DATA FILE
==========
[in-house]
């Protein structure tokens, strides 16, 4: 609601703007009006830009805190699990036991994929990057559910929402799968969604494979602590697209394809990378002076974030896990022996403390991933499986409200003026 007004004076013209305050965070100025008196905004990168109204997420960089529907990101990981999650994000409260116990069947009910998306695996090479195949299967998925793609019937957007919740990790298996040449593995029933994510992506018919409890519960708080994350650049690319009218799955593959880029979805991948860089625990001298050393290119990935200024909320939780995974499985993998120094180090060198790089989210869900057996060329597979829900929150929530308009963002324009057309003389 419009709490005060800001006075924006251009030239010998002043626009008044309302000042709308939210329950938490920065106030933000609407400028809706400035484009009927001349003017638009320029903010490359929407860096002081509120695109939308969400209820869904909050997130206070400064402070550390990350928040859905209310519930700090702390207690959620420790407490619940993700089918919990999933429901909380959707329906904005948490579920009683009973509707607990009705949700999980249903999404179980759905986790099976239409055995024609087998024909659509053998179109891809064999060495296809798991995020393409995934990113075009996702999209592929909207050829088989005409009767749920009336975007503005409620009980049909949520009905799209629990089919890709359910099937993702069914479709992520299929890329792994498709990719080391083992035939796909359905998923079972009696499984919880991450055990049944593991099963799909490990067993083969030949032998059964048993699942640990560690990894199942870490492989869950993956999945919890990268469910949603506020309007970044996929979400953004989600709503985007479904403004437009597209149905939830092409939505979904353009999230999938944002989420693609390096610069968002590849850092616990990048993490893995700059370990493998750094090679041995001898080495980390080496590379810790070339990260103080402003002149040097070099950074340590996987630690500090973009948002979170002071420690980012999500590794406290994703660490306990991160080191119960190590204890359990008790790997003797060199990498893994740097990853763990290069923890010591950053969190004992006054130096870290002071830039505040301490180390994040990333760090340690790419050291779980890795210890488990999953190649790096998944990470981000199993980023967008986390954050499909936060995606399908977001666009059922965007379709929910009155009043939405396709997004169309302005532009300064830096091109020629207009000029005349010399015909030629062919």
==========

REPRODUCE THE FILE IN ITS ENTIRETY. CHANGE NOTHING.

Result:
[in-house]
């Protein structure tokens, strides 16, 4: 609601703007009006830009805190699990036991994929990057559910929402799968969604494979602590697209394809990378002076974030896990022996403390991933499986409200003026 007004004076013209305050965070100025008196905004990168109204997420960089529907990101990981999650994000409260116990069947009910998306695996090479195949299967998925793609019937957007919740990790298996040449593995029933994510992506018919409890519960708080994350650049690319009218799955593959880029979805991948860089625990001298050393290119990935200024909320939780995974499985993998120094180090060198790089989210869900057996060329597979829900929150929530308009963002324009057309003389 419009709490005060800001006075924006251009030239010998002043626009008044309302000042709308939210329950938490920065106030933000609407400028809706400035484009009927001349003017638009320029903010490359929407860096002081509120695109939308969400209820869904909050997130206070400064402070550390990350928040859905209310519930700090702390207690959620420790407490619940993700089918919990999933429901909380959707329906904005948490579920009683009973509707607990009705949700999980249903999404179980759905986790099976239409055995024609087998024909659509053998179109891809064999060495296809798991995020393409995934990113075009996702999209592929909207050829088989005409009767749920009336975007503005409620009980049909949520009905799209629990089919890709359910099937993702069914479709992520299929890329792994498709990719080391083992035939796909359905998923079972009696499984919880991450055990049944593991099963799909490990067993083969030949032998059964048993699942640990560690990894199942870490492989869950993956999945919890990268469910949603506020309007970044996929979400953004989600709503985007479904403004437009597209149905939830092409939505979904353009999230999938944002989420693609390096610069968002590849850092616990990048993490893995700059370990493998750094090679041995001898080495980390080496590379810790070339990260103080402003002149040097070099950074340590996987630690500090973009948002979170002071420690980012999500590794406290994703660490306990991160080191119960190590204890359990008790790997003797060199990498893994740097990853763990290069923890010591950053969190004992006054130096870290002071830039505040301490180390994040990333760090340690790419050291779980890795210890488990999953190649790096998944990470981000199993980023967008986390954050499909936060995606399908977001666009059922965007379709929910009155009043939405396709997004169309302005532009300064830096091109020629207009000029005349010399015909030629062919």